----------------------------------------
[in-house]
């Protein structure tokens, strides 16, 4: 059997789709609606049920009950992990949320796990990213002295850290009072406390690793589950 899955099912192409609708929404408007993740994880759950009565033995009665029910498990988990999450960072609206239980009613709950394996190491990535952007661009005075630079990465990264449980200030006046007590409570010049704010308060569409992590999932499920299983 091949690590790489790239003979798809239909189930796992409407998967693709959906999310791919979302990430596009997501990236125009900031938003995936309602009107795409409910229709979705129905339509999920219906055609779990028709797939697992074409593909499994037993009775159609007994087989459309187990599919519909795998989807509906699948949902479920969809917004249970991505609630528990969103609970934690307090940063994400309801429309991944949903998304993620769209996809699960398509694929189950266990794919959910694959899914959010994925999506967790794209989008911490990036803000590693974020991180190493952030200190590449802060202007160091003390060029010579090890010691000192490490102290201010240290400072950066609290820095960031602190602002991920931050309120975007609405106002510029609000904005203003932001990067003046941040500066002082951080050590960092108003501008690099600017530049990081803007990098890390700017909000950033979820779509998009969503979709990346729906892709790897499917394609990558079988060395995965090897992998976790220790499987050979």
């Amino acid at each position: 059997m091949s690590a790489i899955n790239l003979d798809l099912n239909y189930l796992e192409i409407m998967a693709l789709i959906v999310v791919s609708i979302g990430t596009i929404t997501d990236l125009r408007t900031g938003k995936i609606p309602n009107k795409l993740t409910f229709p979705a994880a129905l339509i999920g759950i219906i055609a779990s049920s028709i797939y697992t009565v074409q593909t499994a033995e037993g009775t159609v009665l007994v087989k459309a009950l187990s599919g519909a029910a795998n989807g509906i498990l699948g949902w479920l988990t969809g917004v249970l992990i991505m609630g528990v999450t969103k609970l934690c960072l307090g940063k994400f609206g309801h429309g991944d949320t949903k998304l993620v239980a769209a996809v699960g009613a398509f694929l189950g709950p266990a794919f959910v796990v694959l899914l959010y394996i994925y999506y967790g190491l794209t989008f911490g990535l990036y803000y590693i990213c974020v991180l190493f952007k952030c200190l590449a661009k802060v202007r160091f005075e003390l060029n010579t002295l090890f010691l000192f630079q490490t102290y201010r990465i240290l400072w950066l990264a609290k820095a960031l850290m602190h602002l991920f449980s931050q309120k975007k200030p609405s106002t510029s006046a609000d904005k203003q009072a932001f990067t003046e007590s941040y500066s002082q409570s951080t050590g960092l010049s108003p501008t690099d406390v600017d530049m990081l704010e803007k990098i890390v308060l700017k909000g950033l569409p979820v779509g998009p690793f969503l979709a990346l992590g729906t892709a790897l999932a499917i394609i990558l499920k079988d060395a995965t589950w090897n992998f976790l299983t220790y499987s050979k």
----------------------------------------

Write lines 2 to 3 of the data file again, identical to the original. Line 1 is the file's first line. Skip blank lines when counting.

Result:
């Protein structure tokens, strides 16, 4: 059997789709609606049920009950992990949320796990990213002295850290009072406390690793589950 899955099912192409609708929404408007993740994880759950009565033995009665029910498990988990999450960072609206239980009613709950394996190491990535952007661009005075630079990465990264449980200030006046007590409570010049704010308060569409992590999932499920299983 091949690590790489790239003979798809239909189930796992409407998967693709959906999310791919979302990430596009997501990236125009900031938003995936309602009107795409409910229709979705129905339509999920219906055609779990028709797939697992074409593909499994037993009775159609007994087989459309187990599919519909795998989807509906699948949902479920969809917004249970991505609630528990969103609970934690307090940063994400309801429309991944949903998304993620769209996809699960398509694929189950266990794919959910694959899914959010994925999506967790794209989008911490990036803000590693974020991180190493952030200190590449802060202007160091003390060029010579090890010691000192490490102290201010240290400072950066609290820095960031602190602002991920931050309120975007609405106002510029609000904005203003932001990067003046941040500066002082951080050590960092108003501008690099600017530049990081803007990098890390700017909000950033979820779509998009969503979709990346729906892709790897499917394609990558079988060395995965090897992998976790220790499987050979």
């Amino acid at each position: 059997m091949s690590a790489i899955n790239l003979d798809l099912n239909y189930l796992e192409i409407m998967a693709l789709i959906v999310v791919s609708i979302g990430t596009i929404t997501d990236l125009r408007t900031g938003k995936i609606p309602n009107k795409l993740t409910f229709p979705a994880a129905l339509i999920g759950i219906i055609a779990s049920s028709i797939y697992t009565v074409q593909t499994a033995e037993g009775t159609v009665l007994v087989k459309a009950l187990s599919g519909a029910a795998n989807g509906i498990l699948g949902w479920l988990t969809g917004v249970l992990i991505m609630g528990v999450t969103k609970l934690c960072l307090g940063k994400f609206g309801h429309g991944d949320t949903k998304l993620v239980a769209a996809v699960g009613a398509f694929l189950g709950p266990a794919f959910v796990v694959l899914l959010y394996i994925y999506y967790g190491l794209t989008f911490g990535l990036y803000y590693i990213c974020v991180l190493f952007k952030c200190l590449a661009k802060v202007r160091f005075e003390l060029n010579t002295l090890f010691l000192f630079q490490t102290y201010r990465i240290l400072w950066l990264a609290k820095a960031l850290m602190h602002l991920f449980s931050q309120k975007k200030p609405s106002t510029s006046a609000d904005k203003q009072a932001f990067t003046e007590s941040y500066s002082q409570s951080t050590g960092l010049s108003p501008t690099d406390v600017d530049m990081l704010e803007k990098i890390v308060l700017k909000g950033l569409p979820v779509g998009p690793f969503l979709a990346l992590g729906t892709a790897l999932a499917i394609i990558l499920k079988d060395a995965t589950w090897n992998f976790l299983t220790y499987s050979k």